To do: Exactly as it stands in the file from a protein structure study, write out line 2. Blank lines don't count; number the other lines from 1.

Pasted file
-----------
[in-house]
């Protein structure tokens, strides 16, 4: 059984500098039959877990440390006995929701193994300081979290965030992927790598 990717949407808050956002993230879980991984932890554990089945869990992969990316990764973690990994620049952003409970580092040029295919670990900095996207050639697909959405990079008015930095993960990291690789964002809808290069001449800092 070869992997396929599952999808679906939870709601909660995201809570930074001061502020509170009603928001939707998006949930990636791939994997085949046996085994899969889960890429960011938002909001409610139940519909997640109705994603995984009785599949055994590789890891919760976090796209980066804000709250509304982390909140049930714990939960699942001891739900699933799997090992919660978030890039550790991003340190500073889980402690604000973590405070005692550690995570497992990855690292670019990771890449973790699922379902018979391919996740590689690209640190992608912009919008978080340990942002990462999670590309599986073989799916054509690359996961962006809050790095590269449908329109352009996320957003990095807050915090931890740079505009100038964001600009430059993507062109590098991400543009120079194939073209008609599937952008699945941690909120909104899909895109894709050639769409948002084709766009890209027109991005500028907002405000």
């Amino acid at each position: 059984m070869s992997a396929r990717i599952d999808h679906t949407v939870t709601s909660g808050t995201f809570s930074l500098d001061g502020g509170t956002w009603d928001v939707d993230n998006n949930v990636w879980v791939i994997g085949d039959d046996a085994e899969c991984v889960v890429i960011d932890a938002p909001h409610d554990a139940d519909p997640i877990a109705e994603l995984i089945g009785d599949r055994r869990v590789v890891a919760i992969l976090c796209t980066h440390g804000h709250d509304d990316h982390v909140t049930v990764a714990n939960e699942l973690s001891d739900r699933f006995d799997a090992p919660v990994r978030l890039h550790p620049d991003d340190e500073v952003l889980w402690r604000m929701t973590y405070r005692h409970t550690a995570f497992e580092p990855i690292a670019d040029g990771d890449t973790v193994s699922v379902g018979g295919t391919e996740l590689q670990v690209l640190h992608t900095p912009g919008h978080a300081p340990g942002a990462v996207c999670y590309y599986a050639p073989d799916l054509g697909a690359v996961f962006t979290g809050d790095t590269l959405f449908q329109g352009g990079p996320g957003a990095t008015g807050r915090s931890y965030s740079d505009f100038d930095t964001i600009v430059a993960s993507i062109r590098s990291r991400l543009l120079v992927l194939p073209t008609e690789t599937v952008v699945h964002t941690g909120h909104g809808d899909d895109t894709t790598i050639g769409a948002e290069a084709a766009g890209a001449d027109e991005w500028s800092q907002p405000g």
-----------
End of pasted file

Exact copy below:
């Protein structure tokens, strides 16, 4: 059984500098039959877990440390006995929701193994300081979290965030992927790598 990717949407808050956002993230879980991984932890554990089945869990992969990316990764973690990994620049952003409970580092040029295919670990900095996207050639697909959405990079008015930095993960990291690789964002809808290069001449800092 070869992997396929599952999808679906939870709601909660995201809570930074001061502020509170009603928001939707998006949930990636791939994997085949046996085994899969889960890429960011938002909001409610139940519909997640109705994603995984009785599949055994590789890891919760976090796209980066804000709250509304982390909140049930714990939960699942001891739900699933799997090992919660978030890039550790991003340190500073889980402690604000973590405070005692550690995570497992990855690292670019990771890449973790699922379902018979391919996740590689690209640190992608912009919008978080340990942002990462999670590309599986073989799916054509690359996961962006809050790095590269449908329109352009996320957003990095807050915090931890740079505009100038964001600009430059993507062109590098991400543009120079194939073209008609599937952008699945941690909120909104899909895109894709050639769409948002084709766009890209027109991005500028907002405000």